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Land reclamation in Hong Kong

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Title: Land reclamation in Hong Kong  
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Subject: Kowloon Bay, Central and Wan Chai Reclamation, Land reclamation, Tin Hau temples in Hong Kong, Praya Reclamation Scheme
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Land reclamation in Hong Kong

Marker in Causeway Bay showing the former location of the coastline

The reclamation of land from the sea has long been used in mountainous Hong Kong to ameliorate the limited supply of usable land. The first reclamations can be traced back to the early Western Han Dynasty (206 BCE – 9 CE), when beaches were turned into fields for salt production. Major land reclamation projects have been conducted since the mid-19th century.[1]


One of the earliest and best-known modern projects was the Praya Reclamation Scheme, which added 50 to 60 acres (240,000 m2) of land in 1890 during the second phase of construction. It was one of the most ambitious projects ever undertaken during the Colonial Hong Kong era.[2][3]

Hong Kong Disneyland Resort, Hong Kong International Airport, and its predecessor, Kai Tak Airport, were all built on reclaimed land.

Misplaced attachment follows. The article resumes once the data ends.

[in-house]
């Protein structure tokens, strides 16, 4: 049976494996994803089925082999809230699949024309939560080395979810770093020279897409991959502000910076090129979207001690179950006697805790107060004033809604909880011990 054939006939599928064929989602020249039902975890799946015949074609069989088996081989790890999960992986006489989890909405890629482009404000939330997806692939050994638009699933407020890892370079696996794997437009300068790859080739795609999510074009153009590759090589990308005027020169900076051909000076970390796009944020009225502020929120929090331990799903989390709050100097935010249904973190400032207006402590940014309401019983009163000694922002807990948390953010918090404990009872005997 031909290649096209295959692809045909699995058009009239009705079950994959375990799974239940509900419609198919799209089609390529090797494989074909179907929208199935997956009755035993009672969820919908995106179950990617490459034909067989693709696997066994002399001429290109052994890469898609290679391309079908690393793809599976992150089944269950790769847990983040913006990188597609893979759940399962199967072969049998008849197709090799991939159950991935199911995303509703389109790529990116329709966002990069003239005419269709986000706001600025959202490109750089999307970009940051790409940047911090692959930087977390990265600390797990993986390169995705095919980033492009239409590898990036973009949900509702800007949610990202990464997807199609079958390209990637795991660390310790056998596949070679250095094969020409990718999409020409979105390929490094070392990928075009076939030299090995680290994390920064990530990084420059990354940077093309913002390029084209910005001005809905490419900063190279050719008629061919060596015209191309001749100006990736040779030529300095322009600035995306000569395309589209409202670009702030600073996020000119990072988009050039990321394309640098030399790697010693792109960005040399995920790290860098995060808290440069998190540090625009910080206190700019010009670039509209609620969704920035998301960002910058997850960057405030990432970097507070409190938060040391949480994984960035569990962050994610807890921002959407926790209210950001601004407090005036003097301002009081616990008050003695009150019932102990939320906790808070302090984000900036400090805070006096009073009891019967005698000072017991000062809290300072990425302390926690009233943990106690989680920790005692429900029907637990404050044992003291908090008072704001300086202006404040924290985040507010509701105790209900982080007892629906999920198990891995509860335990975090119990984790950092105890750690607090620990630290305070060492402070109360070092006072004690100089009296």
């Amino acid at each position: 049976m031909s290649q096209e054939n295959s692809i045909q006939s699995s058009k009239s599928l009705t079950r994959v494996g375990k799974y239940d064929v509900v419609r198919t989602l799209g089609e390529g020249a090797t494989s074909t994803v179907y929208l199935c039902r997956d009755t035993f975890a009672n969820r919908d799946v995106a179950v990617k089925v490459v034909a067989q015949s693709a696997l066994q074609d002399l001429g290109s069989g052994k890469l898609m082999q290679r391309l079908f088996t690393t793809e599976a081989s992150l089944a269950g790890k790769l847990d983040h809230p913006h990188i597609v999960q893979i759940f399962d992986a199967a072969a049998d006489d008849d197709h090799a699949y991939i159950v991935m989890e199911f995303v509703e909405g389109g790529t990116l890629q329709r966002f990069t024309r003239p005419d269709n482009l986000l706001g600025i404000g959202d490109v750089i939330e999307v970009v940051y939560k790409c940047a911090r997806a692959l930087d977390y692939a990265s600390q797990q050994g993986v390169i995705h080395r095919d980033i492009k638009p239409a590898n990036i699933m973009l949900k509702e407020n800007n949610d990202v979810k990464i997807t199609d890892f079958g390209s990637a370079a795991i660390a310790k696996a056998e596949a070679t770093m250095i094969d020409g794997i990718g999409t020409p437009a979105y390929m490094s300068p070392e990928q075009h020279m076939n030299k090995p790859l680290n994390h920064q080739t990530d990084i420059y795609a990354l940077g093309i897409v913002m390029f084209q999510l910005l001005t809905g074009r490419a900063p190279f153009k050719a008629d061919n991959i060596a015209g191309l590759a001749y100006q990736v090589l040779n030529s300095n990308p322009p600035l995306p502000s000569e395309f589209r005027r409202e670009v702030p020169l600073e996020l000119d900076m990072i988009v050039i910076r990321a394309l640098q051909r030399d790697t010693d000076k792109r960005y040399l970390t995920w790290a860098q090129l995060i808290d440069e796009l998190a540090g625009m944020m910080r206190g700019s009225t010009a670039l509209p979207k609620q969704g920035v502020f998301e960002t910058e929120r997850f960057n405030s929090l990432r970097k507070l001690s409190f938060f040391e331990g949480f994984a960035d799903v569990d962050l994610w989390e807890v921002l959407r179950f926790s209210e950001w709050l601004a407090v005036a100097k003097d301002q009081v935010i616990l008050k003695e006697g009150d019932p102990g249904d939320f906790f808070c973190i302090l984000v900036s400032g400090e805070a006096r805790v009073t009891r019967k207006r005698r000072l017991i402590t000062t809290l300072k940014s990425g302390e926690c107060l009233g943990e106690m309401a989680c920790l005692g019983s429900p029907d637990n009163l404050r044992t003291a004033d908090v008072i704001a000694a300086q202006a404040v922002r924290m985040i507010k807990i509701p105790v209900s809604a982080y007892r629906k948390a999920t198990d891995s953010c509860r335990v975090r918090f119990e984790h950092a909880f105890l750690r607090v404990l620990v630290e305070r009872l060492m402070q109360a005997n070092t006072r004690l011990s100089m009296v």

In addition, as the city expands, new towns in different decades were mostly built on reclaimed land, such as Tuen Mun, Tai Po, Sha Tin, Ma On Shan, West Kowloon, Kwun Tong and Tseung Kwan O.


Much reclamation has taken place in prime locations on the waterfront on both sides of Victoria Harbour. This has raised environmental issues of the protection of the harbour which was once the source of prosperity of Hong Kong, traffic congestion in the Central district,[4] as well as the collusion of the Hong Kong Government with the real estate developers in the territory.[5][6]

Environmental legislation

Hong Kong legislators passed the Protection of the Harbour Ordinance in 1996 in an effort to safeguard the increasingly threatened Victoria Harbour against encroaching land development.[7]


See also


  1. ^ EIA: A survey report of Historical Buildings and Structures within the Project Area of the Central Reclamation Phase III, Chan Sui San Peter for the HK Government, February 2001
  2. ^ Bard, Solomon (2002). Voices from the past: Hong Kong, 1842-1918.  
  3. ^ Wordie, Jason (April 18, 1999). "Land-grabbing titans who changed HK's profit for good".  
  4. ^ "Courts protect our imperiled waterway - at least for the time being".  
  5. ^ DeGolyer, Michael (March 15, 2007). "Commentary: Just Looking for Answers". Hong Kong Standard. Retrieved 2007-03-23. 
  6. ^ Ng, Michael (October 5, 2006). "Lawmaker warns of West Kowloon arts venue glut". Hong Kong Standard. Retrieved 2007-03-23. 
  7. ^ Wallis, Keith (February 12, 1996). "Bill seeks to protect harbour".  

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